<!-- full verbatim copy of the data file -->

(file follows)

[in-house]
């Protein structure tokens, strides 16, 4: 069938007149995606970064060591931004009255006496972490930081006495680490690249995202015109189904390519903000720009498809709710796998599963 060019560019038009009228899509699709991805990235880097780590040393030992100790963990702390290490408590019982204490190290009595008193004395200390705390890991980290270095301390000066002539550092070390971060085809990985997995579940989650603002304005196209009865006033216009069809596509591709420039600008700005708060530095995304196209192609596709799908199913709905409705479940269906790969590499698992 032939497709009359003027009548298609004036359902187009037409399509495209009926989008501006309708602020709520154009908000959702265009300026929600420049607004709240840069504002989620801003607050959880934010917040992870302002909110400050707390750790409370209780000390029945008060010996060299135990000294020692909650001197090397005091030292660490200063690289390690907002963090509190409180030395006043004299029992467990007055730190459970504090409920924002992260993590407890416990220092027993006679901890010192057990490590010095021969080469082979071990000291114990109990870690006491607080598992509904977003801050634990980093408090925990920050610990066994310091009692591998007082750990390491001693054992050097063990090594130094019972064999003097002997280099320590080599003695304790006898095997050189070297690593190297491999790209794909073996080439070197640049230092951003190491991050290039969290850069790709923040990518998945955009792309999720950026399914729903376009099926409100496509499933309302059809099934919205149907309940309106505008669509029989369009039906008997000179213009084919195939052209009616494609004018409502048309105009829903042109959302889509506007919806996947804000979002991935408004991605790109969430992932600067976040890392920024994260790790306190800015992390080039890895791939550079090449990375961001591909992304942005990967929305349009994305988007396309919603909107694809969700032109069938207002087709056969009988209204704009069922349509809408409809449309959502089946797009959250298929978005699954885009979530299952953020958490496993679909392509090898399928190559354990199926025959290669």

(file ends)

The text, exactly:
[in-house]
């Protein structure tokens, strides 16, 4: 069938007149995606970064060591931004009255006496972490930081006495680490690249995202015109189904390519903000720009498809709710796998599963 060019560019038009009228899509699709991805990235880097780590040393030992100790963990702390290490408590019982204490190290009595008193004395200390705390890991980290270095301390000066002539550092070390971060085809990985997995579940989650603002304005196209009865006033216009069809596509591709420039600008700005708060530095995304196209192609596709799908199913709905409705479940269906790969590499698992 032939497709009359003027009548298609004036359902187009037409399509495209009926989008501006309708602020709520154009908000959702265009300026929600420049607004709240840069504002989620801003607050959880934010917040992870302002909110400050707390750790409370209780000390029945008060010996060299135990000294020692909650001197090397005091030292660490200063690289390690907002963090509190409180030395006043004299029992467990007055730190459970504090409920924002992260993590407890416990220092027993006679901890010192057990490590010095021969080469082979071990000291114990109990870690006491607080598992509904977003801050634990980093408090925990920050610990066994310091009692591998007082750990390491001693054992050097063990090594130094019972064999003097002997280099320590080599003695304790006898095997050189070297690593190297491999790209794909073996080439070197640049230092951003190491991050290039969290850069790709923040990518998945955009792309999720950026399914729903376009099926409100496509499933309302059809099934919205149907309940309106505008669509029989369009039906008997000179213009084919195939052209009616494609004018409502048309105009829903042109959302889509506007919806996947804000979002991935408004991605790109969430992932600067976040890392920024994260790790306190800015992390080039890895791939550079090449990375961001591909992304942005990967929305349009994305988007396309919603909107694809969700032109069938207002087709056969009988209204704009069922349509809408409809449309959502089946797009959250298929978005699954885009979530299952953020958490496993679909392509090898399928190559354990199926025959290669």